All bad things must come to an end.
It happens all the time: a great show comes along, hooks the viewer with an incredible first season, and then runs of out steam. It goes on for a few more seasons and, as a viewer, I am loyal enough to keep watching. But I just want it to end, because by that point the show has become a shell of its former shell. It never recaptures the greatness that was it’s opening salvo. Some examples of that are Heroes and Prison Break.
Breaking Bad, on the other hand, remained fascinating throughout its five season run, and — if anything — it kept getting better. The show took a few seasons to find its tone. When it began, it reminded me of Weeds. The show was lighter, seemed to take itself less seriously. Then it veered toward the dark and over-bent the stick. The second season had a few episodes that were too slow and contemplative, as if to make up for the indiscretions of its first-season youth. The Fly comes to mind. Then the show finally hit its stride, developed fascinating new characters like Gus Fring and Mike, and it was smooth sailing forward.
The final season was so good that, by comparison, the actual finale was relatively tame. An argument can be made that the real resolution came two episodes earlier, in aptly-named “Ozymandias.” However, Vince Gilligan needed to tie up loose ends and he set about doing that with great proficiency. Overall I quite enjoyed how the show ended, except for one very important element.
Major spoilers follow, so if you haven’t watched the finale yet, please do not read anything below the picture.
So here is what I had so much trouble with: I feel that Walt was given an easy way out.
It’s clear that he didn’t expect to survive his encounter with the Nazis. He went in there expecting to die, and probably expecting to add Jesse to the long list of enemies he would have revenge against before it was all over. I like the fact that he makes the last minute decision to save Jesse. I also like that he provides Jesse with at least some closure by giving him the gun and the opportunity to take Walt out. I like that Jesse refuses this opportunity.
However, the death Walter has been by the writers of the show given is almost a gift. It’s the best possible thing that could happen to him at that point. He found a way to provide for his family, defeated all of his enemies, and now he gets to go out in a blaze of glory, and to fade to black on the floor of the lab that was his brain child. Worst of all, this is something that happens to Walt. The character that has had so much agency throughout the show, and especially in the final episode, is given a relatively graceful exit that he has no control over at all.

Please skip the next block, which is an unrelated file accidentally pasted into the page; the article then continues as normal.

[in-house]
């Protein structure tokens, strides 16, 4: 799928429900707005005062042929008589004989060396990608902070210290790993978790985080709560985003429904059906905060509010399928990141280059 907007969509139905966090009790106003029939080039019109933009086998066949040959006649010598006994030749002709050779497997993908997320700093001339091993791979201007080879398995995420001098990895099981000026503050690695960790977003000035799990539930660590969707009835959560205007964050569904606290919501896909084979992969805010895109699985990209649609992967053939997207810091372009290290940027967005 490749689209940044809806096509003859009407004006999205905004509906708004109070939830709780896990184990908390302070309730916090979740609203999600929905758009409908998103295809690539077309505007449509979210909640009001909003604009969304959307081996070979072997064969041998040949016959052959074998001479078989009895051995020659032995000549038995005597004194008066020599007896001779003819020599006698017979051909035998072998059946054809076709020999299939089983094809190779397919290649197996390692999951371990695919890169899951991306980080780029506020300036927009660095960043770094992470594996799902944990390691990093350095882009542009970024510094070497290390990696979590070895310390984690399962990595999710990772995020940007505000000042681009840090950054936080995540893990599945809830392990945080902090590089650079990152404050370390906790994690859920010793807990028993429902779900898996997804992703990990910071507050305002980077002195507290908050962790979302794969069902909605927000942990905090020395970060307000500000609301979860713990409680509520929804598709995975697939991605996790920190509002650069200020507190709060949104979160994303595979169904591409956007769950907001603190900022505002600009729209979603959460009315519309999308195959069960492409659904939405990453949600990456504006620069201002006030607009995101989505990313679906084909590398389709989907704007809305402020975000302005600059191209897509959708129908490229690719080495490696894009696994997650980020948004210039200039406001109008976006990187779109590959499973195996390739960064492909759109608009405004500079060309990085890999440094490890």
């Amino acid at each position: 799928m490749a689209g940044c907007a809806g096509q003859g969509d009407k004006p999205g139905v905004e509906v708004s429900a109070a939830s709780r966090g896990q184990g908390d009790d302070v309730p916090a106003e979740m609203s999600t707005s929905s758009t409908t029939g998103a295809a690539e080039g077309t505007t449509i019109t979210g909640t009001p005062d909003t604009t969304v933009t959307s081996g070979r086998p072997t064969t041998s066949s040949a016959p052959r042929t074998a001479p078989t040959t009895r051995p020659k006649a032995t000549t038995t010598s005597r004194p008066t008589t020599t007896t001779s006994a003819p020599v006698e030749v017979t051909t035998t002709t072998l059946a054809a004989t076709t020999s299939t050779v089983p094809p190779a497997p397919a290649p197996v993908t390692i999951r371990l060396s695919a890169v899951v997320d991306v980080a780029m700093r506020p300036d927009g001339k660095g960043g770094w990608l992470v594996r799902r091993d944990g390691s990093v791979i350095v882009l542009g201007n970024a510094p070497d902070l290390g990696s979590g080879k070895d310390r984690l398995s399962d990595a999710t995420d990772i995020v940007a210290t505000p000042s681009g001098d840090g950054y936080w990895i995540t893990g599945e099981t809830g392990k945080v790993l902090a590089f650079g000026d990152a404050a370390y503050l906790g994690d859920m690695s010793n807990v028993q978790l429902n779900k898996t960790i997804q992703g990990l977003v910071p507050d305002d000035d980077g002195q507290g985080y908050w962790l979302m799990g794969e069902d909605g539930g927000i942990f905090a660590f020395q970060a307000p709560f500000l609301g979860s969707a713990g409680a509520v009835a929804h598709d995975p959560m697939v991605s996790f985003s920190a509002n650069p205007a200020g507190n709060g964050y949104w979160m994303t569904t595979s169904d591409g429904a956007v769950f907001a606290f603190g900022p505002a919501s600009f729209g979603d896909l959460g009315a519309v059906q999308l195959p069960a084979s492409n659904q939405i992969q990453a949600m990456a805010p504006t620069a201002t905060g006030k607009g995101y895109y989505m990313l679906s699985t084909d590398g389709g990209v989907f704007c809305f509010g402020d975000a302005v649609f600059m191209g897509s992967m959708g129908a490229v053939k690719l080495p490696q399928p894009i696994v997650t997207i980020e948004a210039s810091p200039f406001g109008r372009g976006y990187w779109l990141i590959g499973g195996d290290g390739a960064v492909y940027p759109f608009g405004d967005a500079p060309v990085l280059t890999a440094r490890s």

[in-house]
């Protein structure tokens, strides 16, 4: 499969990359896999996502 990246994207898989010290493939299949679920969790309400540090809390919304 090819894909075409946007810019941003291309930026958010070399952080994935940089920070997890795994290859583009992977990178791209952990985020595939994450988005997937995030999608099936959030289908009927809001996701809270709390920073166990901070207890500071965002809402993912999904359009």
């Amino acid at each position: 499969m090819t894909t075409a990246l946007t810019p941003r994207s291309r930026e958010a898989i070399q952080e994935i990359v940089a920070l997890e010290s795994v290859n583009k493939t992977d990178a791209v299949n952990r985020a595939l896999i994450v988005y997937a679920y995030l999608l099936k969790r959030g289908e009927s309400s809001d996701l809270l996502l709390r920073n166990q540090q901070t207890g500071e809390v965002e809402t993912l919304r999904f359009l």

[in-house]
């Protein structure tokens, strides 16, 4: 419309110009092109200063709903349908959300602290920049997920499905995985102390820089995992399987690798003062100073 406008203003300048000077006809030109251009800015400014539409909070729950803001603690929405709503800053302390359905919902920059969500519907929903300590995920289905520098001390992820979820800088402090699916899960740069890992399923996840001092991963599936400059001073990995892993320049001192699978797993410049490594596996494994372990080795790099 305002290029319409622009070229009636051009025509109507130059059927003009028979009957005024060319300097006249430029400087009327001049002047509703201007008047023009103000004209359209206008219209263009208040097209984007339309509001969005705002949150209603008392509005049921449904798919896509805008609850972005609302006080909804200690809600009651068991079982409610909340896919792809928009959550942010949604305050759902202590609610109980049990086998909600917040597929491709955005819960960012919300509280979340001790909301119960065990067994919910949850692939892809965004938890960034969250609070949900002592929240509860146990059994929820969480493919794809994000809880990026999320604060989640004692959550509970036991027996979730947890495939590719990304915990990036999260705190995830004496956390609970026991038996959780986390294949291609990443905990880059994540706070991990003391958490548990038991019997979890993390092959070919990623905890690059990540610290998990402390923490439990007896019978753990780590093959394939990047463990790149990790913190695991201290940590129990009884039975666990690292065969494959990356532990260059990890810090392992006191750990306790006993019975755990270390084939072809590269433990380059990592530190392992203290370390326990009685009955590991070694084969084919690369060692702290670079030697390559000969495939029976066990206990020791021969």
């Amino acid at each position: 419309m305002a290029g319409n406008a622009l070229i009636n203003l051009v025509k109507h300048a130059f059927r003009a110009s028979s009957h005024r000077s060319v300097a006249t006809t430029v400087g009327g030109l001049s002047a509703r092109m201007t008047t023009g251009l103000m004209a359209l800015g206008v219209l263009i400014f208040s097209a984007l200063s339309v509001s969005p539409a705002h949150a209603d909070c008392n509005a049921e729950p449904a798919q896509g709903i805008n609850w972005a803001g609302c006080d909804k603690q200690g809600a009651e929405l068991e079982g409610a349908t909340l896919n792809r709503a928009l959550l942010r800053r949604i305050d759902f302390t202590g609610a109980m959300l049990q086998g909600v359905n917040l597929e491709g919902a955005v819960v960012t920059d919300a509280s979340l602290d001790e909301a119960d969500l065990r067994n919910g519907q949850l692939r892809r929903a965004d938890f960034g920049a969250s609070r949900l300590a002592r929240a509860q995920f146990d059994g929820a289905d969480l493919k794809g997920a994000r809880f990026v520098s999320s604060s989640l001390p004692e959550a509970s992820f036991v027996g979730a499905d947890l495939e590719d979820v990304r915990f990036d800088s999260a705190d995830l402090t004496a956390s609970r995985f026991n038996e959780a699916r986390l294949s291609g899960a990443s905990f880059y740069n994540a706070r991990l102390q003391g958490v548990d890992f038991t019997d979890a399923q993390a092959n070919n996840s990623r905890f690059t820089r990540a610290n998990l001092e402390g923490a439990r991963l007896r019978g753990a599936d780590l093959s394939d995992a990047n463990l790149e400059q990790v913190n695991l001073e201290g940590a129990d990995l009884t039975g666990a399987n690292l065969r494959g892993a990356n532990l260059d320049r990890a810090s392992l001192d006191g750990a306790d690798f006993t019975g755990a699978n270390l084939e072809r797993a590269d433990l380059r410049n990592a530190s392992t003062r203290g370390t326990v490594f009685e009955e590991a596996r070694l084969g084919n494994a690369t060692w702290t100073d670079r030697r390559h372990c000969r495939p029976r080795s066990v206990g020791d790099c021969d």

This is how I would have changed the ending (and I say this realizing fully that Vince Gilligan and his team of writers are absolutely brilliant, and I’m presuming, rather foolishly, to rewrite them. Still, hear me out.):
I would keep everything the same until the moment Walt and Jesse are on the ground, except for the bullet that finds Walt. I think that Jesse’s decision not to exact further revenge on his ex-mentor becomes a lot more redemptive and powerful if he doesn’t see that Walt is wounded.
For the final scene, I would have liked to have Walt standing in the meth lab, surrounded by the equipment he designed, watching the approaching police cars, gun in hand. I wanted him unencumbered by the mortal wound, forced to make a decision — does he take his own life, or does he surrender to the authorities at this point? I wanted him struggling with this decision for several long, delicious moments.
In the end, had I been writing the finale, I would have had Walt wait for the cops to enter the lab, then fire several shots above their heads, forcing them to return fire and take him out. Suicide by cop. Walt would retain his agency up until the very end, unwilling to take his own life, unwilling to be arrested, and able to engineer the very last bit of violence to serve his ego.
An ending along these lines would have been icing on the cake for me. Endings are hard. Especially so for character-driven TV series with many sub-plots and story lines to resolve. More often than not we get far less satisfactory endings (see the recent Dexter finale). Whether you agree with letting Walt have the death that he does, allowing Jesse to escape, having paid his penance over the course of the show, or allowing Saul to slink away in the previous episode, the great story arc of the final season trumps any specific character decisions we may or may not agree with as viewers, and will be remembered as some of the finest work in television dramas for years to come.